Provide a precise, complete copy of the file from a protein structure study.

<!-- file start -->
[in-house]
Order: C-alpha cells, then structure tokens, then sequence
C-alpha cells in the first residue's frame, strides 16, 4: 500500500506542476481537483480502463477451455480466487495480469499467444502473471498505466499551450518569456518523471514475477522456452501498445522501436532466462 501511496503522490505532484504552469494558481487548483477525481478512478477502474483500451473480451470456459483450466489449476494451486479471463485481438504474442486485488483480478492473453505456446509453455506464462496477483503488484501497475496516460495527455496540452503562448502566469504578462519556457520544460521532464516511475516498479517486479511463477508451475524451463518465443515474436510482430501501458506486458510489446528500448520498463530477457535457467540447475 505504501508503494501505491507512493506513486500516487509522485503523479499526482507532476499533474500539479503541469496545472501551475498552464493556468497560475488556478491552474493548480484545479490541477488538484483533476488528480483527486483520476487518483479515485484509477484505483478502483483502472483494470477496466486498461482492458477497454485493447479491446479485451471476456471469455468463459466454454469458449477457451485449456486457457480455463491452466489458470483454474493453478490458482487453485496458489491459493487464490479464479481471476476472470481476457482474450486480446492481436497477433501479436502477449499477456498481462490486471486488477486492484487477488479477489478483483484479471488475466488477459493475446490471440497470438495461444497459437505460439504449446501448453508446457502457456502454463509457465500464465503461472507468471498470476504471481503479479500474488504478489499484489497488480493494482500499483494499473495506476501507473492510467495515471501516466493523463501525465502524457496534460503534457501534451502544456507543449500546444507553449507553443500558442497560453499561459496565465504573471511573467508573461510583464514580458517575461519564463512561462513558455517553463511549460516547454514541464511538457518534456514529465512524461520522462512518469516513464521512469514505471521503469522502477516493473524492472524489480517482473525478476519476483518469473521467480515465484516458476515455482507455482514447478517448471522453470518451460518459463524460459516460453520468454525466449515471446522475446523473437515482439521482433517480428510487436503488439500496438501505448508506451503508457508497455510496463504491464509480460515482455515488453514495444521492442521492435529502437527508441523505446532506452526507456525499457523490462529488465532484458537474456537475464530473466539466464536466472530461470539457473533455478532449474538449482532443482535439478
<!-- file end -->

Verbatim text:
[in-house]
Order: C-alpha cells, then structure tokens, then sequence
C-alpha cells in the first residue's frame, strides 16, 4: 500500500506542476481537483480502463477451455480466487495480469499467444502473471498505466499551450518569456518523471514475477522456452501498445522501436532466462 501511496503522490505532484504552469494558481487548483477525481478512478477502474483500451473480451470456459483450466489449476494451486479471463485481438504474442486485488483480478492473453505456446509453455506464462496477483503488484501497475496516460495527455496540452503562448502566469504578462519556457520544460521532464516511475516498479517486479511463477508451475524451463518465443515474436510482430501501458506486458510489446528500448520498463530477457535457467540447475 505504501508503494501505491507512493506513486500516487509522485503523479499526482507532476499533474500539479503541469496545472501551475498552464493556468497560475488556478491552474493548480484545479490541477488538484483533476488528480483527486483520476487518483479515485484509477484505483478502483483502472483494470477496466486498461482492458477497454485493447479491446479485451471476456471469455468463459466454454469458449477457451485449456486457457480455463491452466489458470483454474493453478490458482487453485496458489491459493487464490479464479481471476476472470481476457482474450486480446492481436497477433501479436502477449499477456498481462490486471486488477486492484487477488479477489478483483484479471488475466488477459493475446490471440497470438495461444497459437505460439504449446501448453508446457502457456502454463509457465500464465503461472507468471498470476504471481503479479500474488504478489499484489497488480493494482500499483494499473495506476501507473492510467495515471501516466493523463501525465502524457496534460503534457501534451502544456507543449500546444507553449507553443500558442497560453499561459496565465504573471511573467508573461510583464514580458517575461519564463512561462513558455517553463511549460516547454514541464511538457518534456514529465512524461520522462512518469516513464521512469514505471521503469522502477516493473524492472524489480517482473525478476519476483518469473521467480515465484516458476515455482507455482514447478517448471522453470518451460518459463524460459516460453520468454525466449515471446522475446523473437515482439521482433517480428510487436503488439500496438501505448508506451503508457508497455510496463504491464509480460515482455515488453514495444521492442521492435529502437527508441523505446532506452526507456525499457523490462529488465532484458537474456537475464530473466539466464536466472530461470539457473533455478532449474538449482532443482535439478